STATE V. DELAWARE & A. TELEGRAPH & TELEPHONE CO.
strictive act; it limits the jurisdiction of the circuit courts. The defendantis no longer liable to be sued anywhere within the United States, before any circuit court,in any district. He can only be called into one of two of his own residence, or that of the residence of the plaintiff. No more hardship will accrue to him from being brought into the couri having jurisdiction where the residence of the plaintiff is than would inure to the plaintiff if he were compelled always to seek the court of that district where the defendant resides. The plea of hardship cannot be justly interposed here. Besides, if the act giving the plaintiff the right to sue in his own district means anything at all, it must mean that a defendant, temporarily within the district of the plaintiff's residence, is liable to be sued there, provided process can be served upon him; otherwise, the plaintiff might never be enabled to sue in his own district. The motions are denied.
POSTAL TELEGRAPH CABI,E Co. V. DEI,AWARE GRAPH & TELEPHONE Co. (Circuit Court, D. Delaware.
The respondent, a telephone company, maintaining the only telephone exchange in a city which was conneuted with telephones in the places of business and residences of its subscribers, refused, on demand, to furnish telephone instruments to relator, a telegraph company, which was operating a telegraph line within the same territory, as part of a large system, except on condition that the instruments should not be used as an adjunct to the receiving and transmitting of telegraphic messages, although respondent had furnished such telephonic facilities to another telegraph company, a competitor with relator in the same city, without such condition. Held, that respondent was a common carrier, offering to the public the use of its telepbonic system for the rapid conveyance of oral messages, and, as such, was subject to the duty of serving all persons alike, impartially, and without nnreasonable discrimination; and that the right to equal facilities for the use of such public system extended to telegraph companies as well as to individuals.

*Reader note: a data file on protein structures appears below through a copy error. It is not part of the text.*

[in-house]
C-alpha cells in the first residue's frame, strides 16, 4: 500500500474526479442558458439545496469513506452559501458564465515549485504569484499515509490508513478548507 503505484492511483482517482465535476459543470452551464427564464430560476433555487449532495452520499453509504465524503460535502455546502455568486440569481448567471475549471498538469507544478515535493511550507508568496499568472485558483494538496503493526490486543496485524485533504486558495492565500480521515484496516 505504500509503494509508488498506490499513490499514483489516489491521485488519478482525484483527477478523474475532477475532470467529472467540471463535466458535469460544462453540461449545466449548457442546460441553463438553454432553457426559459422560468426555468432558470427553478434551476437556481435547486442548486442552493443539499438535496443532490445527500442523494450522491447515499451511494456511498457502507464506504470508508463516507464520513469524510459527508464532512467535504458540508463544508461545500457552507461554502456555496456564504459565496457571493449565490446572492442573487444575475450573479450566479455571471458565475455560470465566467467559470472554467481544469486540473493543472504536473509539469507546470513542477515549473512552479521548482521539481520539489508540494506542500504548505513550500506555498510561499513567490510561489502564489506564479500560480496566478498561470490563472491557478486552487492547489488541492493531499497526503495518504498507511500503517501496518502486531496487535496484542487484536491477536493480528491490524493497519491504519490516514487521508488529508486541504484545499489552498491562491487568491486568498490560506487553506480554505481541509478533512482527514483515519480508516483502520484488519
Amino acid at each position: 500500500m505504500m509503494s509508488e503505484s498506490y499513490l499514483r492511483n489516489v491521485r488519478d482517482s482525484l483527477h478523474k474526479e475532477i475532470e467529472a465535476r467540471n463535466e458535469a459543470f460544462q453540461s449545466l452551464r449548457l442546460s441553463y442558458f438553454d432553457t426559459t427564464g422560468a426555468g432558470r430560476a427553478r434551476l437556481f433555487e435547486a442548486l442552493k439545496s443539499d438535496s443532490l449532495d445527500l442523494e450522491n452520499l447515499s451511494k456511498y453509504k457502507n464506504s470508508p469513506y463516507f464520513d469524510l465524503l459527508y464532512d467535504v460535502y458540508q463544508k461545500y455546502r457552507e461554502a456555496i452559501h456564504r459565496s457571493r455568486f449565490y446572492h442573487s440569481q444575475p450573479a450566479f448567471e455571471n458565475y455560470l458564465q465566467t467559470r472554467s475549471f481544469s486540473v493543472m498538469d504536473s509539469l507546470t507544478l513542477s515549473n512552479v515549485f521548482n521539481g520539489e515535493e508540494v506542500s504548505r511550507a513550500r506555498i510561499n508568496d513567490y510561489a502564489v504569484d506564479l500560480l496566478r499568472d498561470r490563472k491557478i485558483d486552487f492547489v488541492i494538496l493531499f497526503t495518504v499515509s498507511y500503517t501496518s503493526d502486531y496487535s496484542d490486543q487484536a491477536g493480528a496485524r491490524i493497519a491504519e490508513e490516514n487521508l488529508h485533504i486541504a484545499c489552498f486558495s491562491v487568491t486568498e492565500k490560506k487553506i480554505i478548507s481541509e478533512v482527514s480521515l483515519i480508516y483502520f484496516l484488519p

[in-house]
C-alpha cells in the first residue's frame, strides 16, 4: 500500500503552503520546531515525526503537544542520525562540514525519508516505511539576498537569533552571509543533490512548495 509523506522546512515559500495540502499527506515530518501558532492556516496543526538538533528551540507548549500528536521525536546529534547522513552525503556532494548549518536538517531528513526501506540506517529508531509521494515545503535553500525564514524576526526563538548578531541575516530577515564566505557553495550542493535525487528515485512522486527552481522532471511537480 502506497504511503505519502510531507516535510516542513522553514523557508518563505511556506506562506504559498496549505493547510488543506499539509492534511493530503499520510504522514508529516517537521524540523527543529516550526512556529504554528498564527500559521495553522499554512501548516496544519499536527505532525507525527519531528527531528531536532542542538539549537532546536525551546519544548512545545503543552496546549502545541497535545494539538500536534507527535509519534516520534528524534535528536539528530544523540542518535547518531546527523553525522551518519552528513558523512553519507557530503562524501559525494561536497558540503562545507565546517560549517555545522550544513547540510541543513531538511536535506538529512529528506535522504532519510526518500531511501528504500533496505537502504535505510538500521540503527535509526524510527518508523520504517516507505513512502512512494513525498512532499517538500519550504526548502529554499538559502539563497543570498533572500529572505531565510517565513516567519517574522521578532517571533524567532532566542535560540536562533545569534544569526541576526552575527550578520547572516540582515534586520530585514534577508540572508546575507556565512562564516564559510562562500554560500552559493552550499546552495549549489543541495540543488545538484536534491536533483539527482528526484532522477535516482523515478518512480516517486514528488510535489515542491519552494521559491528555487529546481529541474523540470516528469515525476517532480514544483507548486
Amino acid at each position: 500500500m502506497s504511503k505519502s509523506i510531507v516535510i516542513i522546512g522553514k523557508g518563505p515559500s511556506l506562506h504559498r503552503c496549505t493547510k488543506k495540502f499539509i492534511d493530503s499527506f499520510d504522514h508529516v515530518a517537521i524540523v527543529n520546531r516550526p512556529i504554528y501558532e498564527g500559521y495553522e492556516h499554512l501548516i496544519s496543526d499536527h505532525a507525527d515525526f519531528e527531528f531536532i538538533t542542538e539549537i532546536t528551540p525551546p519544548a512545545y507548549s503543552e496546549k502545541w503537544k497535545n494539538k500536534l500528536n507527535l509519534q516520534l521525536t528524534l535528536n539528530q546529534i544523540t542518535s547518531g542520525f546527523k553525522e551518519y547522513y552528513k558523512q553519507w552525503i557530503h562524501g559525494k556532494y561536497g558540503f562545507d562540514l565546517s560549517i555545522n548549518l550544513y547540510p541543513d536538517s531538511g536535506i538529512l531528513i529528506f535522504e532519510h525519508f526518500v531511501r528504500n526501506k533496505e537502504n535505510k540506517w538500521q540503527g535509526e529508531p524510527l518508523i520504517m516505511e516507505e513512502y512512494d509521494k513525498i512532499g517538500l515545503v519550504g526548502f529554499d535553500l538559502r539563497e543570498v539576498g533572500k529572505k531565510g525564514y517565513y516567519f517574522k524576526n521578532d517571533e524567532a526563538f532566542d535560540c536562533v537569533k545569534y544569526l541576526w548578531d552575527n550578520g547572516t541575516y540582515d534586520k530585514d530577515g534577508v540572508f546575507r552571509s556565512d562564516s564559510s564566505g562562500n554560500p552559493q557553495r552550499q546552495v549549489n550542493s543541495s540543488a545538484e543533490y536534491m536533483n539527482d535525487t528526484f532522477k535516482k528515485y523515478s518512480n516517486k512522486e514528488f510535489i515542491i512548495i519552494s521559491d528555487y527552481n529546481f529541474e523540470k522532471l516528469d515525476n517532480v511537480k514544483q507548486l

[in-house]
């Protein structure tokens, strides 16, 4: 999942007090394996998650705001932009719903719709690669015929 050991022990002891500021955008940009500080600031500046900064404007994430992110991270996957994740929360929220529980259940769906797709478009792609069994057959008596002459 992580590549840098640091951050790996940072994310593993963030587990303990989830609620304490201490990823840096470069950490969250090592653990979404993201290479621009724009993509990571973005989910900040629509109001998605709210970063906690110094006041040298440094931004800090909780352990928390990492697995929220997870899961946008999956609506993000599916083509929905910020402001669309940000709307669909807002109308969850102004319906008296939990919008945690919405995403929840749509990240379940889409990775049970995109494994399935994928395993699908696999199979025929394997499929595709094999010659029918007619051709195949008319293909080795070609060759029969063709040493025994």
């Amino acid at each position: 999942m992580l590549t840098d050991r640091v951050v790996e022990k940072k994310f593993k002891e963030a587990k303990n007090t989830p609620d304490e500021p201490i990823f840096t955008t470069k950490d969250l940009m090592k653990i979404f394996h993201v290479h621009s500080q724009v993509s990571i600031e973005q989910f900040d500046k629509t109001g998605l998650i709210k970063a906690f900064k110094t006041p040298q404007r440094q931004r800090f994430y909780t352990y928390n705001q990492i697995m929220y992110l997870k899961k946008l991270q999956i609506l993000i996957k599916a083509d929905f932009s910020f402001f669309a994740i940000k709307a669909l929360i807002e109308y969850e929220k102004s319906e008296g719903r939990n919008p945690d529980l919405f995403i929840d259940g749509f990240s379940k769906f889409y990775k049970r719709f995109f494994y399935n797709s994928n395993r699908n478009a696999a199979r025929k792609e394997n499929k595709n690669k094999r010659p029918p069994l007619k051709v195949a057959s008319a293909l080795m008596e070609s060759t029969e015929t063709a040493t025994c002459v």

SAME-CONTRACT RESTRICTING USE OF PATENTED DEVICE.
TO FURXISR SERVICE.
Respondent alleged that it was a mere licensee of the owner of patents for the telephones; that it was forbidden by the terms of its license to supply a telephone instrument to any telegraph company, to be used for telegraphic purposes, without the consent of its licensor; and that it had furnished a telephone to such other telegraph company under a general order from the owner of the patents, in pursuance of a contract between such owner and such telegraph company for an exclusive license to the latter for a term of years to use the telephone in receiving and transmitting messages. Held, that this was no justification for the refusal to comply with the demand of relator, such contract being void as against public policy. The patented device having been employed for a public use, by a common carrier, in the·prosecution of its business, relator was entitled to use it on the same terms as others in the same class.